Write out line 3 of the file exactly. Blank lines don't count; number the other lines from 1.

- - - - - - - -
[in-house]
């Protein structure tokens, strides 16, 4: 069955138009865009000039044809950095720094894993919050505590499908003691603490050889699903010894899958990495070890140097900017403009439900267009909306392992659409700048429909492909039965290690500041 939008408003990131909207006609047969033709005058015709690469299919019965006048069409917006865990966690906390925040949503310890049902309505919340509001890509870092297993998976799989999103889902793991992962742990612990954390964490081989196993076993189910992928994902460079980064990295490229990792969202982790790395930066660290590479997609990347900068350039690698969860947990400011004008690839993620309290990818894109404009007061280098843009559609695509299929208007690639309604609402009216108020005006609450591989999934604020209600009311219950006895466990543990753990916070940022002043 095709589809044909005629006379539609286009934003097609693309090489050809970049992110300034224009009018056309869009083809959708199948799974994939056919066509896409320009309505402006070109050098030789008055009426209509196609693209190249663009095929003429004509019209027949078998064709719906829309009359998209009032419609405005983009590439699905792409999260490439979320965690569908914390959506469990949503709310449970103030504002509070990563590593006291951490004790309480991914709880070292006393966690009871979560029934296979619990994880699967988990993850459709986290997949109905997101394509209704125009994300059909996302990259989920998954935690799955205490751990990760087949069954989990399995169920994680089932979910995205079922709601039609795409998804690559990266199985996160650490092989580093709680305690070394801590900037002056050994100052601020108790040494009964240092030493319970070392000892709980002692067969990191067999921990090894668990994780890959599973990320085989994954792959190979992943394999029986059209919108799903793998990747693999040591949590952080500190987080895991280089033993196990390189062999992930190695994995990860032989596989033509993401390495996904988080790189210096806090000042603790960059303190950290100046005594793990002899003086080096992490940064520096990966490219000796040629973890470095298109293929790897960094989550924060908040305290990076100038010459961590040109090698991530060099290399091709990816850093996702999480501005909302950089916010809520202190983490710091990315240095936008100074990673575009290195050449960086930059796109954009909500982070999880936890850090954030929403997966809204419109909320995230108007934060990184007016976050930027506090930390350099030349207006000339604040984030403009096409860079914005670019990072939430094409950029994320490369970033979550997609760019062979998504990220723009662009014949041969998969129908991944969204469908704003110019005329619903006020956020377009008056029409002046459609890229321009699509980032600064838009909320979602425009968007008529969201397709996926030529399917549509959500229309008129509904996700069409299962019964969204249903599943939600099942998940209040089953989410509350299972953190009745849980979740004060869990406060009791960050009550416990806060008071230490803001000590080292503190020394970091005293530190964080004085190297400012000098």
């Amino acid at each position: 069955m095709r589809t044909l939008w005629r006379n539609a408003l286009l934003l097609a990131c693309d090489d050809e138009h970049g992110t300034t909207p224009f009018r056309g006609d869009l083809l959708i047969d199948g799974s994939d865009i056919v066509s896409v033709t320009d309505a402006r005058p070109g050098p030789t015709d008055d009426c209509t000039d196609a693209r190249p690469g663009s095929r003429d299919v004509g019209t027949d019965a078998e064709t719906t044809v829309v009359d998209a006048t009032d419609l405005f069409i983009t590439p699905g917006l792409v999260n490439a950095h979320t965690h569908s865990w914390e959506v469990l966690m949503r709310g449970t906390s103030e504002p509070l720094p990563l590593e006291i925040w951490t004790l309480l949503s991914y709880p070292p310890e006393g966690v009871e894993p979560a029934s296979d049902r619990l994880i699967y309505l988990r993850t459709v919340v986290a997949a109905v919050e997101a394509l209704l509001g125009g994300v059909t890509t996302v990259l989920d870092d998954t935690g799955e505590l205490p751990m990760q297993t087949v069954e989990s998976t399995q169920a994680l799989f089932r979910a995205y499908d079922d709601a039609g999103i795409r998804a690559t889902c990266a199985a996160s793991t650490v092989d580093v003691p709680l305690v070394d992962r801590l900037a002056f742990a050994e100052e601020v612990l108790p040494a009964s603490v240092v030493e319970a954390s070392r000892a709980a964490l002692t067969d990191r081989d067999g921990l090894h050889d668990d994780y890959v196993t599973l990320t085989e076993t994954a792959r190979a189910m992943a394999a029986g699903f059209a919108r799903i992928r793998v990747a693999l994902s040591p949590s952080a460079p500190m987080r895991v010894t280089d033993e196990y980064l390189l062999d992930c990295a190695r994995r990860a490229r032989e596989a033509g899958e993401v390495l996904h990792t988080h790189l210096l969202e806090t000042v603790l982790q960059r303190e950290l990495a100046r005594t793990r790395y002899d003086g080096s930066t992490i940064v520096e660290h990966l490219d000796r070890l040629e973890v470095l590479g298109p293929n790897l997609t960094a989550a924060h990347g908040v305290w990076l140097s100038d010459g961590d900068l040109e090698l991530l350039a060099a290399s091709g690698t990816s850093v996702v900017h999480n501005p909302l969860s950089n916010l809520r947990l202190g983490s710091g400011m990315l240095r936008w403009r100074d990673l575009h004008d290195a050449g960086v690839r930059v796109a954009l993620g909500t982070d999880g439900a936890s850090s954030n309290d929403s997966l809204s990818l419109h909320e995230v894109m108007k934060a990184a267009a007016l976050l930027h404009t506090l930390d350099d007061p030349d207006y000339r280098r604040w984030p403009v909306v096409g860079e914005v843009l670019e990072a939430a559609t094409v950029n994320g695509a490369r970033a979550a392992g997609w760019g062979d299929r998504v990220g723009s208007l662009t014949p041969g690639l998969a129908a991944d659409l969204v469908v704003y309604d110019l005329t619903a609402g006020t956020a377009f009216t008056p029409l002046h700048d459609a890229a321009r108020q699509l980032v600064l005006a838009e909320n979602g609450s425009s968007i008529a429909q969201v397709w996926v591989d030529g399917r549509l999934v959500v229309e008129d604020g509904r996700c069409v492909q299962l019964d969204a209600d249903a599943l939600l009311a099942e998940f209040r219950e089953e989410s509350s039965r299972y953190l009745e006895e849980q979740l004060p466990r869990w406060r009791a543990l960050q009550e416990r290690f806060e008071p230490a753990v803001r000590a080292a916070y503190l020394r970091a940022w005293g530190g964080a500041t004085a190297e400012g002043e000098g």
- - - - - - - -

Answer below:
């Amino acid at each position: 069955m095709r589809t044909l939008w005629r006379n539609a408003l286009l934003l097609a990131c693309d090489d050809e138009h970049g992110t300034t909207p224009f009018r056309g006609d869009l083809l959708i047969d199948g799974s994939d865009i056919v066509s896409v033709t320009d309505a402006r005058p070109g050098p030789t015709d008055d009426c209509t000039d196609a693209r190249p690469g663009s095929r003429d299919v004509g019209t027949d019965a078998e064709t719906t044809v829309v009359d998209a006048t009032d419609l405005f069409i983009t590439p699905g917006l792409v999260n490439a950095h979320t965690h569908s865990w914390e959506v469990l966690m949503r709310g449970t906390s103030e504002p509070l720094p990563l590593e006291i925040w951490t004790l309480l949503s991914y709880p070292p310890e006393g966690v009871e894993p979560a029934s296979d049902r619990l994880i699967y309505l988990r993850t459709v919340v986290a997949a109905v919050e997101a394509l209704l509001g125009g994300v059909t890509t996302v990259l989920d870092d998954t935690g799955e505590l205490p751990m990760q297993t087949v069954e989990s998976t399995q169920a994680l799989f089932r979910a995205y499908d079922d709601a039609g999103i795409r998804a690559t889902c990266a199985a996160s793991t650490v092989d580093v003691p709680l305690v070394d992962r801590l900037a002056f742990a050994e100052e601020v612990l108790p040494a009964s603490v240092v030493e319970a954390s070392r000892a709980a964490l002692t067969d990191r081989d067999g921990l090894h050889d668990d994780y890959v196993t599973l990320t085989e076993t994954a792959r190979a189910m992943a394999a029986g699903f059209a919108r799903i992928r793998v990747a693999l994902s040591p949590s952080a460079p500190m987080r895991v010894t280089d033993e196990y980064l390189l062999d992930c990295a190695r994995r990860a490229r032989e596989a033509g899958e993401v390495l996904h990792t988080h790189l210096l969202e806090t000042v603790l982790q960059r303190e950290l990495a100046r005594t793990r790395y002899d003086g080096s930066t992490i940064v520096e660290h990966l490219d000796r070890l040629e973890v470095l590479g298109p293929n790897l997609t960094a989550a924060h990347g908040v305290w990076l140097s100038d010459g961590d900068l040109e090698l991530l350039a060099a290399s091709g690698t990816s850093v996702v900017h999480n501005p909302l969860s950089n916010l809520r947990l202190g983490s710091g400011m990315l240095r936008w403009r100074d990673l575009h004008d290195a050449g960086v690839r930059v796109a954009l993620g909500t982070d999880g439900a936890s850090s954030n309290d929403s997966l809204s990818l419109h909320e995230v894109m108007k934060a990184a267009a007016l976050l930027h404009t506090l930390d350099d007061p030349d207006y000339r280098r604040w984030p403009v909306v096409g860079e914005v843009l670019e990072a939430a559609t094409v950029n994320g695509a490369r970033a979550a392992g997609w760019g062979d299929r998504v990220g723009s208007l662009t014949p041969g690639l998969a129908a991944d659409l969204v469908v704003y309604d110019l005329t619903a609402g006020t956020a377009f009216t008056p029409l002046h700048d459609a890229a321009r108020q699509l980032v600064l005006a838009e909320n979602g609450s425009s968007i008529a429909q969201v397709w996926v591989d030529g399917r549509l999934v959500v229309e008129d604020g509904r996700c069409v492909q299962l019964d969204a209600d249903a599943l939600l009311a099942e998940f209040r219950e089953e989410s509350s039965r299972y953190l009745e006895e849980q979740l004060p466990r869990w406060r009791a543990l960050q009550e416990r290690f806060e008071p230490a753990v803001r000590a080292a916070y503190l020394r970091a940022w005293g530190g964080a500041t004085a190297e400012g002043e000098g």